The House Appropriations Committee this week continued its slate of hearings with Wolf administration agency heads to delve deeper into what special funds various agencies have, how much is in the funds, what the funds are used for – and whether the special funds in question can be used to fill gaps in state revenue.
The debate over special funds in various state agencies goes back years, but became especially heated during the budget impasse that plagued state lawmakers as they worked to craft a balanced budget for FY 2017-2018 that also dealt with a $1.5 billion deficit leftover from FY 2016-2017.
While some labeled the special funds as “the shadow budget” or off-books finances able to be utilized to balance state books, the Wolf administration and House Democrats remained adamant that the funds were necessary in order to maintain already agreed-to commitments, ensure Pennsylvania was qualified for federal matching funds, and/or meet emergency funding needs.
Those claims, however, did not stop many conservative Republicans – especially those in the House – from trying to move those funds from the special accounts in order to either pay off the $1.5 billion deficit or bridge a $300 million gap that later plagued the balancing of the current fiscal year’s budget.
While the final revenue package did give Gov. Tom Wolf authority to transfer $300 million of special fund money as he found prudent, many opposed to utilizing special funds to balance the General Fund continued to voice skepticism that such a large amount of money was actionable in the litany of special funds in Pennsylvania’s state agencies.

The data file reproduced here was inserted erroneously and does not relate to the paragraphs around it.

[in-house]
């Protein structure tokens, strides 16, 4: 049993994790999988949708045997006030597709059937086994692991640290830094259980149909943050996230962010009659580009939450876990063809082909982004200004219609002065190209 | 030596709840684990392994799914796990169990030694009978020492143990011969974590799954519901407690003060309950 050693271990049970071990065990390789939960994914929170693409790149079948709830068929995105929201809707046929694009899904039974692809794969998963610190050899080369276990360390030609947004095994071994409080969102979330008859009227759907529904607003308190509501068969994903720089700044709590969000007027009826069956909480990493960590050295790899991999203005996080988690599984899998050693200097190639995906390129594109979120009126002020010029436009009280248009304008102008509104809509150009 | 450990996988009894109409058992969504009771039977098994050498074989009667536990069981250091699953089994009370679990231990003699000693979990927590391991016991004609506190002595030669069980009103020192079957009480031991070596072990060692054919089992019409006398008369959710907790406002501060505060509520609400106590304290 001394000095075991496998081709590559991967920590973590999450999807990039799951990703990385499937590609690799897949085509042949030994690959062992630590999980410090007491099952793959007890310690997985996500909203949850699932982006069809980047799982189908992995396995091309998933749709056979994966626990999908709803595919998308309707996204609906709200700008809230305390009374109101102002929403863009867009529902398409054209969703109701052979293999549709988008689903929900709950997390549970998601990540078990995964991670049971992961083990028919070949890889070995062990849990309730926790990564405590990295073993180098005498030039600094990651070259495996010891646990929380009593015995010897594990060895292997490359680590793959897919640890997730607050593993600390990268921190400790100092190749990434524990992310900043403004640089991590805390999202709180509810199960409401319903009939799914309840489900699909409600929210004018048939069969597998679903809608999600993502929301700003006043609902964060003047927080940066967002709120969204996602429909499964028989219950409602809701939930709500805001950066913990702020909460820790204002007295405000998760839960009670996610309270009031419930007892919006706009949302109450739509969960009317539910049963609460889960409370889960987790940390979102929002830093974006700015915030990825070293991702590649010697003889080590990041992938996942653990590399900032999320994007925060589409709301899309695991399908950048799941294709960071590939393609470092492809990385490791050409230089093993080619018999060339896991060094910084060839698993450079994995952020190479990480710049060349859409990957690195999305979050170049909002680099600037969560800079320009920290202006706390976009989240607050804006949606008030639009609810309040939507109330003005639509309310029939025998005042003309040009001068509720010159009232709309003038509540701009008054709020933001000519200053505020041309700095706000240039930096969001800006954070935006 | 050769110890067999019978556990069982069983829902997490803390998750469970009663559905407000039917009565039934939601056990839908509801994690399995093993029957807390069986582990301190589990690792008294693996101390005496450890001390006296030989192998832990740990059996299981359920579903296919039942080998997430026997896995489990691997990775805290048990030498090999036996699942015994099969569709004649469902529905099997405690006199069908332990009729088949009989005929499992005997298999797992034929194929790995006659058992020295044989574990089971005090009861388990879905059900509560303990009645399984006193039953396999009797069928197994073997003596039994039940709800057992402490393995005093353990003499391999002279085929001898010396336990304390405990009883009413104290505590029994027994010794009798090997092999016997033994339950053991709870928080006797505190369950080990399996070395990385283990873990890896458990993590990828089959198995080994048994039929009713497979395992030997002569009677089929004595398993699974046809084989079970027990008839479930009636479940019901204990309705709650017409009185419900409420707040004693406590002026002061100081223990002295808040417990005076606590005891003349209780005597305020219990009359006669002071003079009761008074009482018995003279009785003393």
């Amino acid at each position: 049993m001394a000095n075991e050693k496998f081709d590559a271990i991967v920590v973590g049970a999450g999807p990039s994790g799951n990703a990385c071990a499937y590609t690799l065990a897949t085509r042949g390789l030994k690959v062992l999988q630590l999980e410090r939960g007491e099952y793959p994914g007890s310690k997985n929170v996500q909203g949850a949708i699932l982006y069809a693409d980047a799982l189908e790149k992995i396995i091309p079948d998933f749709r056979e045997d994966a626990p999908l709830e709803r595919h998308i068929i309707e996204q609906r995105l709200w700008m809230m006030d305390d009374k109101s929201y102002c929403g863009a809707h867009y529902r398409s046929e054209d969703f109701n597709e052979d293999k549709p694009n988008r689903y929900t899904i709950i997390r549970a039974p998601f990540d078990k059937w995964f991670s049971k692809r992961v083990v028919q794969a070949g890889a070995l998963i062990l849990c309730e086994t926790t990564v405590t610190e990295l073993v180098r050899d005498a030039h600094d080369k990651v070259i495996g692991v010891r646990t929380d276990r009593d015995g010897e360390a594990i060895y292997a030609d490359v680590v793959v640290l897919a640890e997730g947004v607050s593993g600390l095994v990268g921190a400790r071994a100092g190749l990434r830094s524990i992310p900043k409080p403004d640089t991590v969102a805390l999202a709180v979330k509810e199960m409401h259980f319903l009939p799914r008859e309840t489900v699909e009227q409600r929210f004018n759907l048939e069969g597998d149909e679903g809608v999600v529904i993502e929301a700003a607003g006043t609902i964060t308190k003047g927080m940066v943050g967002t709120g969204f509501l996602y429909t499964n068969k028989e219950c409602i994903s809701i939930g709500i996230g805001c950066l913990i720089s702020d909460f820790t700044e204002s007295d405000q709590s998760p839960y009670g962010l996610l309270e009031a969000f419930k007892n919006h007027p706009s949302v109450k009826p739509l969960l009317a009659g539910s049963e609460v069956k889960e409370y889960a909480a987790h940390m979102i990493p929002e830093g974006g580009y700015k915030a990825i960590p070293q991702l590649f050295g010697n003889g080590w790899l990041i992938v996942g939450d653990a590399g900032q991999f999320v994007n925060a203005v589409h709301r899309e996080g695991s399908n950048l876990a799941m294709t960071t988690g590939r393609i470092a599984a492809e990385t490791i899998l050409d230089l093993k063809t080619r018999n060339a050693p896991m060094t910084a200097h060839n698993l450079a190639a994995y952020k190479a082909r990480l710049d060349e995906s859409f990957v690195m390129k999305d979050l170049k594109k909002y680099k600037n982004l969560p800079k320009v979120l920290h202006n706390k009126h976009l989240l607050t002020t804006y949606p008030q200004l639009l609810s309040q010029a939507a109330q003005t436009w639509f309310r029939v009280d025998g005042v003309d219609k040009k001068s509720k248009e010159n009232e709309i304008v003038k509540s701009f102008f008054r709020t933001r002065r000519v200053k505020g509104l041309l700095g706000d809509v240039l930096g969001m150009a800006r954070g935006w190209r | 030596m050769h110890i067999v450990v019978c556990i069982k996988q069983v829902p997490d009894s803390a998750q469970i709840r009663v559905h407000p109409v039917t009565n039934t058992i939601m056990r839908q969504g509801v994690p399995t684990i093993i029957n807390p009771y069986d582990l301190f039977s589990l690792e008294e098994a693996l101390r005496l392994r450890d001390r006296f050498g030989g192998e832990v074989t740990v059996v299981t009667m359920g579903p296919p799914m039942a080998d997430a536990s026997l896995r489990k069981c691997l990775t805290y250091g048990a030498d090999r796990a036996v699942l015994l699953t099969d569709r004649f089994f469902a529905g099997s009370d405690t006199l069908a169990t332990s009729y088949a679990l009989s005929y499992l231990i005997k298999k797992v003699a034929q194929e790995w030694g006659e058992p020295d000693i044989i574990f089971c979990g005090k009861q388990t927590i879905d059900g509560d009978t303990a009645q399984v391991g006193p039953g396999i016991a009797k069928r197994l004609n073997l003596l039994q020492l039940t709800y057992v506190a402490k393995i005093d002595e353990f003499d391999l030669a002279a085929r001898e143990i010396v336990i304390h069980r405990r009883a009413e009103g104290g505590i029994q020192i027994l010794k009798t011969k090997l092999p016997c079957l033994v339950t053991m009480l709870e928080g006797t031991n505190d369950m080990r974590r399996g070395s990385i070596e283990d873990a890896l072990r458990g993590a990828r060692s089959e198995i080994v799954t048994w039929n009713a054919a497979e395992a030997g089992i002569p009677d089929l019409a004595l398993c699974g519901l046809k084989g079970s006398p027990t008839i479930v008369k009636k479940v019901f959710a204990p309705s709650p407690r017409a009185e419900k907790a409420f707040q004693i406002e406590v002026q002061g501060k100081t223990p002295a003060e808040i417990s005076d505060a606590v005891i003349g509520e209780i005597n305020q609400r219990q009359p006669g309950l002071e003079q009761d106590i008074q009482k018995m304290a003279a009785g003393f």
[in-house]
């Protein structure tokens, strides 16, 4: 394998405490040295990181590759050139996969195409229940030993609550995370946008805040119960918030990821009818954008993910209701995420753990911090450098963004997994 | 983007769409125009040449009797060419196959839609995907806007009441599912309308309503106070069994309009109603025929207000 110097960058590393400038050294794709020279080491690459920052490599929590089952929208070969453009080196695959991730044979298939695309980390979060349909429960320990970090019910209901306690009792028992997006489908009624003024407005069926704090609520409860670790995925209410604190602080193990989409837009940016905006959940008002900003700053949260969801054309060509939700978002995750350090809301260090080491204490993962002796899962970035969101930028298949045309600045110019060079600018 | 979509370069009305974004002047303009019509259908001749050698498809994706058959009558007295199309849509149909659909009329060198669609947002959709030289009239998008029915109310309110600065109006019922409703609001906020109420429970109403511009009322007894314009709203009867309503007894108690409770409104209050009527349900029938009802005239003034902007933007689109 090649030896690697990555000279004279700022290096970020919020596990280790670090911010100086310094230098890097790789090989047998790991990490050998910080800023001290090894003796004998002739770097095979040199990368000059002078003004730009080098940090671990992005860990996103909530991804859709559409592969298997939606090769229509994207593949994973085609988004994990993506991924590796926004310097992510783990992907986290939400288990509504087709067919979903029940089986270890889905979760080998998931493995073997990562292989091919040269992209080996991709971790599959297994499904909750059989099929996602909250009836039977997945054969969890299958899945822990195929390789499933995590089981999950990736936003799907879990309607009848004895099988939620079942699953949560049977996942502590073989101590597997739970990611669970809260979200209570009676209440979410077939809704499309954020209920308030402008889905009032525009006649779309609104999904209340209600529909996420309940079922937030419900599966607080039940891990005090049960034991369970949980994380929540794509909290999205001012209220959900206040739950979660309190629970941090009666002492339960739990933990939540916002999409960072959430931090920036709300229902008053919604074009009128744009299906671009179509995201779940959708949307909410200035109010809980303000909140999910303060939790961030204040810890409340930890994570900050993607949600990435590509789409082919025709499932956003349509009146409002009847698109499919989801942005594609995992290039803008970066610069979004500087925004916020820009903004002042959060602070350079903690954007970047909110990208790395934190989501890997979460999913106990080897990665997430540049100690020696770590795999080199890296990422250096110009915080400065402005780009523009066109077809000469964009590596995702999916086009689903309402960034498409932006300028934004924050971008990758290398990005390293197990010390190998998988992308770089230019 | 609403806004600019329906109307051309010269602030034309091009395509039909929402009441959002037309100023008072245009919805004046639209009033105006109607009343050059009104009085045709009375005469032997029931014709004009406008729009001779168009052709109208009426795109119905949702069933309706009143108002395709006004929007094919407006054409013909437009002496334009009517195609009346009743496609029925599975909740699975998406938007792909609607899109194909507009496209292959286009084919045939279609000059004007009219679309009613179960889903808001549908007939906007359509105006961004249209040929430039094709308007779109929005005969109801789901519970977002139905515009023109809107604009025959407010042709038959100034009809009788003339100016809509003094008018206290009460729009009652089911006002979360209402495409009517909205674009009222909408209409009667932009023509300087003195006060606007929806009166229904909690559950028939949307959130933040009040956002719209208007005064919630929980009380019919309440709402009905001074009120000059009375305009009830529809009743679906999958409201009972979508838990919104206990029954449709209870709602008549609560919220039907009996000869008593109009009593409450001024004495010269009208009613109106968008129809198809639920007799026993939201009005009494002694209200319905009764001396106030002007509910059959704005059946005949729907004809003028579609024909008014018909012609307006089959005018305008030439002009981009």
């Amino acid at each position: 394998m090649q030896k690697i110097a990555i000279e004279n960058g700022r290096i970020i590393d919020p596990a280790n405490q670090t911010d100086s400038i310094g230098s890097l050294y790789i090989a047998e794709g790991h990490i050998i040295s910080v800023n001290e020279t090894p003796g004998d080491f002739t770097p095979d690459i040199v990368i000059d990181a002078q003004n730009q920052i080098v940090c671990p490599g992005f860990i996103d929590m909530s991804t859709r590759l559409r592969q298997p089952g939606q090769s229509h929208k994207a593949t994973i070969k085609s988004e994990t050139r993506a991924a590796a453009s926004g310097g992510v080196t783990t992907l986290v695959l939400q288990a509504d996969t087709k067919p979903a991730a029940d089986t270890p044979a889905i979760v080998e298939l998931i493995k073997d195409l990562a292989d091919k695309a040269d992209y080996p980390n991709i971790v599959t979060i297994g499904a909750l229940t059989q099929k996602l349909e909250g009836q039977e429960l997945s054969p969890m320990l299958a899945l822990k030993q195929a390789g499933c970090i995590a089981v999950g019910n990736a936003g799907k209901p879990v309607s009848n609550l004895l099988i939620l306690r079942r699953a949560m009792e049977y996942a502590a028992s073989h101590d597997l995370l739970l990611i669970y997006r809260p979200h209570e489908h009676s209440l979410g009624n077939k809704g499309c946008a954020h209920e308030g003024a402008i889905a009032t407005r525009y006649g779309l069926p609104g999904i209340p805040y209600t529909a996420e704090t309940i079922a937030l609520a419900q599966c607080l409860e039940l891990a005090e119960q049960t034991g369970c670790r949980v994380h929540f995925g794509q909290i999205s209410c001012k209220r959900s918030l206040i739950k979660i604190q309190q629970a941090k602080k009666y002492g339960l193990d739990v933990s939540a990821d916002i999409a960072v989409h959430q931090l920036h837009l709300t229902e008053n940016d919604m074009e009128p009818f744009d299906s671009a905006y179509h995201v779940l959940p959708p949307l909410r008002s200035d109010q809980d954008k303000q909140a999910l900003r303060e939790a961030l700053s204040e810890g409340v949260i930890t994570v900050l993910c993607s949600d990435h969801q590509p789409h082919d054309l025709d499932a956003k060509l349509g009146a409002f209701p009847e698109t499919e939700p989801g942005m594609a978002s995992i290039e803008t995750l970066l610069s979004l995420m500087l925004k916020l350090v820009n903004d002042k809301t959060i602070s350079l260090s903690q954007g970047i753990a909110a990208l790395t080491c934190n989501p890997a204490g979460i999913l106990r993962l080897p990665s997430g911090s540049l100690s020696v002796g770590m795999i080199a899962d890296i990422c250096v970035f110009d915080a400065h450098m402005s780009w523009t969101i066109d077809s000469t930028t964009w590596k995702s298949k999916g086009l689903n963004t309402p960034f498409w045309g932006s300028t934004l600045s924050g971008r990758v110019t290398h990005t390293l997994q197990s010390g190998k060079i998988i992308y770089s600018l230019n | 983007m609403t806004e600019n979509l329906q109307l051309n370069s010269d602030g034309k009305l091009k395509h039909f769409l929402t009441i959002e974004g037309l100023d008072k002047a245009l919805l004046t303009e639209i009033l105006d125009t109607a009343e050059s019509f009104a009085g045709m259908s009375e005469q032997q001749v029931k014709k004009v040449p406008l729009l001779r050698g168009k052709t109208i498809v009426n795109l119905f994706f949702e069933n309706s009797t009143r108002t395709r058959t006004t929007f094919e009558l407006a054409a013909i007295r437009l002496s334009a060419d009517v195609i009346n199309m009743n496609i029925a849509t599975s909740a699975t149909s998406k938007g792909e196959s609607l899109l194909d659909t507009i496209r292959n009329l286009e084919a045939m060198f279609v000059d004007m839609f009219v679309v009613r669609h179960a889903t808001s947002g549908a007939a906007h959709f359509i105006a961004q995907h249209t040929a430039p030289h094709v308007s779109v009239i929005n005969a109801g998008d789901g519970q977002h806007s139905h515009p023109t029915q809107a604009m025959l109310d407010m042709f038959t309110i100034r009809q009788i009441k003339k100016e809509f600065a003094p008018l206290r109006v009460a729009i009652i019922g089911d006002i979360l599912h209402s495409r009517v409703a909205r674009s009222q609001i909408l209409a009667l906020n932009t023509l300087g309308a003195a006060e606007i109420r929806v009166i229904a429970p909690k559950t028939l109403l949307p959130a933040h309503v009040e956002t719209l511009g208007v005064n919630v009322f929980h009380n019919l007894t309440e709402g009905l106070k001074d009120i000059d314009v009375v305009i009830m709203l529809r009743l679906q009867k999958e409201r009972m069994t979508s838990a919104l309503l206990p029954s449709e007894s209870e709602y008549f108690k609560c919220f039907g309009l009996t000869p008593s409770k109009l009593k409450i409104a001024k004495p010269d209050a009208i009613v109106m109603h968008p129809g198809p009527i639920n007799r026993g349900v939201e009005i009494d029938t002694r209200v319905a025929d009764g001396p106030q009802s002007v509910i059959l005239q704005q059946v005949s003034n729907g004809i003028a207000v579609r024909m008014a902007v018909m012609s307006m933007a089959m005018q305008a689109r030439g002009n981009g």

Hearings being conducted by the House Appropriations Committee, weeks in advance of the traditional slate of budget hearings held by the Appropriations Committee in both the House and the Senate, are focused on various state agency budget requests following the governor’s budget address.
According to House Appropriations Committee Majority Chairman Stan Saylor (R-York), the hearings are part of a necessary investigative act by the committee in the face of questions surrounding the special funds.
“We’re looking to get a better understanding of how these funds function, how these funds are expended, and what revenue sources are utilized and why balances exist in these funds,” he said. “During budget negotiations this year, many in the House had an interest in these funds and transferring those due to a downturn in revenue for our fiscal year in 2016-2017. As this committee digs into balances of the various funds, it’s apparent there are many, many questions concerning the funds of the state.”
The hearings this past week focused on funds within the Department of Community and Economic Development, the Department of Conservation and Natural Resources, and the Department of Environmental Protection. (A hearing was held in mid-December concerning special funds in the Pennsylvania Department of Transportation.)
During the hearings, questions from members, especially Republican committee members, centered around why some of the funds have such large balances that cannot be used for General Fund purposes and, if the balances are due to long turnaround periods for contracting, why the processes cannot be expedited to more accurately reflect truly uncommitted fund dollars.
According to the various agency heads, the reason for large balances in some of the funds is more complicated than it might first appear.
DCNR Secretary Cindy Adams Dunn told the committee on Thursday that some funds used for grants to municipalities to create local open spaces or trails are pre-committed, but ultimately get held up for a variety of reasons outside the department’s control.